As his fellow draft picks went through drills during rookie minicamp at Redskins Park last weekend, fourth-round selection Bryce Love was off to the side doing individual work with Elliott Jermyn, who serves as the Redskins' Director of Rehabilitation Physical Therapist/Athletic Trainer.
In one exercise, Love pulled a weighted sled up and down the sidelines. On each step, Love did his best to lift his knee to his chest.
None of this training was done at full speed, nor did it require a helmet or even a football. This was Love testing his physical capabilities in the months following the surgery he had to repair a torn ACL in December. And it's just a sliver of what the Redskins' newest running back will go through before joining his fellow rookies on the field.
"Rehab is going great," Love told reporters following rookie minicamp May 11. "Every day, I feel like I'm getting better, being able to do more and more things. With what I've got, you've got to kind of be slow with it. Make sure you do it right, make sure you're 100 [percent] before you're ready to go."
Had Love declared for the 2018 NFL Draft, he likely would have been a first-round pick without injury concerns. He was coming off a Heisman Trophy-worthy junior campaign at Stanford, running for more than 2,000 yards and 19 touchdowns. He averaged a whopping 8.1 yards per carry.
Instead, Love returned to school for his senior season and dealt with a nagging ankle injury that robbed him of his explosiveness and overall effectiveness. Then, on the final play of Stanford's regular season finale, he tore his right ACL.
Despite Love's serious injury, the Redskins kept their eye on him throughout this year's draft process and ranked him "pretty high" on their draft board, head coach Jay Gruden said. When Love was available early in the fourth round, they jumped at the chance to grab him 112th overall.
Even with a backfield that already includes Adrian Peterson, Derrius Guice, Chris Thompson, Samaje Perine and Byron Marshall, they saw too much value in Love to pass up.
"We try to just let the board speak to us, regardless of position," Director of College Scouting Kyle Smith said. "What we've been through as a team the last couple years with injuries, you never know who's going to go down, so you're always just trying to take good football players. Bryce is a guy ... had he come out last year, he would have been right in the mix of the first couple rounds with the deep group that came out last year running back-wise."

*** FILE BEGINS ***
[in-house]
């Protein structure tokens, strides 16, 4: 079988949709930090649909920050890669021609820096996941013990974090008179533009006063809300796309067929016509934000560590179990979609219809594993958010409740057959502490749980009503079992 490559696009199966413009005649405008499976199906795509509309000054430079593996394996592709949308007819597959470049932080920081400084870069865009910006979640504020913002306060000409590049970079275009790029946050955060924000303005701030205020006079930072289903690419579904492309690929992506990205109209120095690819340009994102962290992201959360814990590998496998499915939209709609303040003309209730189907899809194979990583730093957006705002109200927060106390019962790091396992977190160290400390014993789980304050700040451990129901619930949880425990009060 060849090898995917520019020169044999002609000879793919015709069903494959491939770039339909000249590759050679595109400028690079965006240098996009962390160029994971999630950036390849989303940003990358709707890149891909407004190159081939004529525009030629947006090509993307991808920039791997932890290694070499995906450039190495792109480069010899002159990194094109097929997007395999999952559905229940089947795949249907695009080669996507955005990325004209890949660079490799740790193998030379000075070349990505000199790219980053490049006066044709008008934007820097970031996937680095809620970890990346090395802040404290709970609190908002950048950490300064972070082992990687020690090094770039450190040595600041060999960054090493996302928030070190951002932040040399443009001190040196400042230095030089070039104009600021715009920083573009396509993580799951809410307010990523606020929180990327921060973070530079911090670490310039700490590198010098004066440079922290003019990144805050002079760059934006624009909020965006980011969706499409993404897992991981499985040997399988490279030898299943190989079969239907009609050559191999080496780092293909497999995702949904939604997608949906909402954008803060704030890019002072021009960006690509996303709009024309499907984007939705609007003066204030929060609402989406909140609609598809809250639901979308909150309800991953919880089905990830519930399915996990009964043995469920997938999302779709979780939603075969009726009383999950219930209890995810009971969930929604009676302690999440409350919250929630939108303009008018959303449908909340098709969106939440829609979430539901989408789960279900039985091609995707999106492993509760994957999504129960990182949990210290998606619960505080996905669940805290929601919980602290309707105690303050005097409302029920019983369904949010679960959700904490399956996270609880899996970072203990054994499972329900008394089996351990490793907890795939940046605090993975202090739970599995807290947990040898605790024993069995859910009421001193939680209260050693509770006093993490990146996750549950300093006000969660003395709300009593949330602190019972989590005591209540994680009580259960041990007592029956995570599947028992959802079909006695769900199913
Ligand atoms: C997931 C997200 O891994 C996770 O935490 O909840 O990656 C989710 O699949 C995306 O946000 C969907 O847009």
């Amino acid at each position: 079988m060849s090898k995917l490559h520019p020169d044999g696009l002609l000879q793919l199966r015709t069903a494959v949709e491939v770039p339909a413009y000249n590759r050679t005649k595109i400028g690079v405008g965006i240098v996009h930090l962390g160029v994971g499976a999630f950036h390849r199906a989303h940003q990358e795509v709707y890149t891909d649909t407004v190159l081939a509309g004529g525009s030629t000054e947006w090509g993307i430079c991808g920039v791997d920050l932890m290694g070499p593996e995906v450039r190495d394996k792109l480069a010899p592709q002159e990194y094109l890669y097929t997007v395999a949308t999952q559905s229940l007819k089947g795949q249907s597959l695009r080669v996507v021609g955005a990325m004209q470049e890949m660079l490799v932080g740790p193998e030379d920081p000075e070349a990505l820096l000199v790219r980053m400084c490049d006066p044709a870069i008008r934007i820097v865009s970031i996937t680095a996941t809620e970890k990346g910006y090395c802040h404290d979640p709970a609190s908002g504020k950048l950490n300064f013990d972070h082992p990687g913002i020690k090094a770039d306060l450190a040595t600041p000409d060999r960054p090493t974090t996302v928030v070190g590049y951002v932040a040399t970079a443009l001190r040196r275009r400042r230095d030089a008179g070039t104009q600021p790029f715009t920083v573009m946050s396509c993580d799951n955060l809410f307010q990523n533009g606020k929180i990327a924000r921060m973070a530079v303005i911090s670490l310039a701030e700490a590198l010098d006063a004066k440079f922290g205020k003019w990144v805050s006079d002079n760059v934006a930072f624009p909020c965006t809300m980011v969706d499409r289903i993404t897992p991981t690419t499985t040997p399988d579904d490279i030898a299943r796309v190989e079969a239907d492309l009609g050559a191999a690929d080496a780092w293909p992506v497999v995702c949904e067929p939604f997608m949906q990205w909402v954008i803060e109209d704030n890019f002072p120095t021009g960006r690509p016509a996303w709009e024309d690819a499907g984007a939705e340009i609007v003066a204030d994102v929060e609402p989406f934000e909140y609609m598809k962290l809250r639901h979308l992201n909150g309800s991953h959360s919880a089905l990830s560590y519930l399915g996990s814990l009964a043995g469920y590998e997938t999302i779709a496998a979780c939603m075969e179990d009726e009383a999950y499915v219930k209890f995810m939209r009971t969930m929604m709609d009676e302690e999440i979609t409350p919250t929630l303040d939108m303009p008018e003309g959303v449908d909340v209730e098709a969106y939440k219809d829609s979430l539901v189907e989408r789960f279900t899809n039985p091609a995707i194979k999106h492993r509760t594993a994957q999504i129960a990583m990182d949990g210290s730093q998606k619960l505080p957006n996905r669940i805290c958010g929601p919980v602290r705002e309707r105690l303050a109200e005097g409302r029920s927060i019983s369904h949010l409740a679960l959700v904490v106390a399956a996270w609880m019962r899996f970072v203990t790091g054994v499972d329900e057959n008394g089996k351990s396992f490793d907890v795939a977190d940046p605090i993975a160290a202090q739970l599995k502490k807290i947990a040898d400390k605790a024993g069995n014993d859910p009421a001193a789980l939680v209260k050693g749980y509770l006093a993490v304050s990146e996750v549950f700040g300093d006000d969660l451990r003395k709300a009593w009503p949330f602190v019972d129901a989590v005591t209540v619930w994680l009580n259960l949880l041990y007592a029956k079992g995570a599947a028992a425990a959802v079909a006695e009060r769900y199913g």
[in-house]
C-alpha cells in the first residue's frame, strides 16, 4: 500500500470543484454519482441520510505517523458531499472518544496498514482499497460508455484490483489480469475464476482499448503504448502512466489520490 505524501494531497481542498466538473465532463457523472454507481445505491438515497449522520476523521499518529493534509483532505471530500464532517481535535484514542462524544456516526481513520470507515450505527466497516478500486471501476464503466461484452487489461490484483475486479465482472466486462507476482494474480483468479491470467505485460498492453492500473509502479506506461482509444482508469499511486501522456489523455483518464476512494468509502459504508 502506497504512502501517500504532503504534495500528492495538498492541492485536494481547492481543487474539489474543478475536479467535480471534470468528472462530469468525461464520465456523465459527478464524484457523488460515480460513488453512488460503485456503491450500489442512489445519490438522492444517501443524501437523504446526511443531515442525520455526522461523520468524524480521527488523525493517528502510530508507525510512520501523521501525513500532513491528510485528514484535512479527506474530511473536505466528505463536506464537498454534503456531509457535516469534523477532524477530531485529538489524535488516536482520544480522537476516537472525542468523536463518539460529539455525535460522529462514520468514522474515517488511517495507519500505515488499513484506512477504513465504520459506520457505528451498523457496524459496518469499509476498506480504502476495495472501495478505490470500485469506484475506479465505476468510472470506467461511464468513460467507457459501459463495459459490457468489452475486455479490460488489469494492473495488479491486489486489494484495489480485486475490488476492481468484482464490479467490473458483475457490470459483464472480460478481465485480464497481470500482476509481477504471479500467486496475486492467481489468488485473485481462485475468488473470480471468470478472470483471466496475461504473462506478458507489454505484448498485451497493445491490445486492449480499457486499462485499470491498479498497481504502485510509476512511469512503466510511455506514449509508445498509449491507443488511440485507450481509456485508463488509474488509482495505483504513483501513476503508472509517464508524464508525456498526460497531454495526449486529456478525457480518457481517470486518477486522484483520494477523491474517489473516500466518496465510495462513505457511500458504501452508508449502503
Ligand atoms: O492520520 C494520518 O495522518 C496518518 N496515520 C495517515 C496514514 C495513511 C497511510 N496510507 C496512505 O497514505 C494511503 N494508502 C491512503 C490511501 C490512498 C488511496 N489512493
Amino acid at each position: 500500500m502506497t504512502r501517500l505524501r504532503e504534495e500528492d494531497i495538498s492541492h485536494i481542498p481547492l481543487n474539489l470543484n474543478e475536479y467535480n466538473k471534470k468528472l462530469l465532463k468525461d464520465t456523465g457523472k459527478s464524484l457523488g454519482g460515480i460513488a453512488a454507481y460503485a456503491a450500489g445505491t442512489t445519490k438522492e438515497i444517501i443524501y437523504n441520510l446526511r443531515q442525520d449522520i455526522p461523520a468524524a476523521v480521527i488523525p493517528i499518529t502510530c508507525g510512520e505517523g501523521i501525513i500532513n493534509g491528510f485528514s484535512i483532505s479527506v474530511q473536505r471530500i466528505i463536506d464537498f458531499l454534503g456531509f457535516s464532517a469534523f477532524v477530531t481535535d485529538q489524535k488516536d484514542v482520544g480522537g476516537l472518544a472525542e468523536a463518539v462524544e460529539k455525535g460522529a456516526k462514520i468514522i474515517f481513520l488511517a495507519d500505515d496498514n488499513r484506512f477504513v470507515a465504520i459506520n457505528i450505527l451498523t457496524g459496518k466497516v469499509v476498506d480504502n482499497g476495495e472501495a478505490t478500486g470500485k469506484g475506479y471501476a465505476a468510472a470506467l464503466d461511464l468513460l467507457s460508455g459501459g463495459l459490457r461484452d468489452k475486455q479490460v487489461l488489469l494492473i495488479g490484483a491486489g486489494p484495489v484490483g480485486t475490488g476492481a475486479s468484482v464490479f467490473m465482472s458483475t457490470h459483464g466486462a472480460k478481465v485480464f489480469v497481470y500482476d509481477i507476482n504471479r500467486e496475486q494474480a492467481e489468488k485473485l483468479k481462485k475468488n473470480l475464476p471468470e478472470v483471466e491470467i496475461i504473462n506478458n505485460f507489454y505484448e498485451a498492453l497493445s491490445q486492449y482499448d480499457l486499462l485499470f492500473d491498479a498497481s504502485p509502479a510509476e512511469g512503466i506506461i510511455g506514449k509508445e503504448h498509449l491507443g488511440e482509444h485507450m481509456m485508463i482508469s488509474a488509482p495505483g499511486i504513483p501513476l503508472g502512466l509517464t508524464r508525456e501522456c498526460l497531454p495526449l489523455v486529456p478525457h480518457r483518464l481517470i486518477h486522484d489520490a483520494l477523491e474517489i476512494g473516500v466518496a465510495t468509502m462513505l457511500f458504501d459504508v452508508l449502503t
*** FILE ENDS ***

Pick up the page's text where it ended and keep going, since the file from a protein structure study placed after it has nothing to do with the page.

Shortly after the Redskins drafted Love on April 27, he provided reporters with an injury update. At that time, he was progressing to treadmill work and introducing various impact drills and said his goal was to be ready at some point during training camp.
Meanwhile, Gruden said Love's rehab is "going in the right path" and Smith said Love is "ahead of schedule."
Love believes he can bring explosiveness and versatility to the Redskins' offense once healthy. He's eager to learn as much as possible from Peterson, one of the NFL's all-time leading rushers, and is excited to start working with Redskins running backs coach Randy Jordan, who lightly recruited Love back in 2013 when Jordan coached at North Carolina.
"Everything that I can learn from everybody in the room will definitely be big to add in to my own game," Love said. "I'm just building to be the best player that I can with the aspirations of being the best to do it, working for that perfection and achieving excellence."
Love has cherished every step of his journey towards landing in Washington, his major injury and the ongoing rehabilitation process included. He does not regret returning for his senior season at Stanford, and he will not dwell over the possibility of potentially becoming a first-round pick.
He isn't 100 percent healthy (yet), but he's already achieved a "lifelong dream" of making it to the NFL.
And for that, Love remains grateful.
"Life is about learning, developing and progressing," Love said. "I feel like I am a better player for what I went through, and ultimately down the line it will be able to be shown. "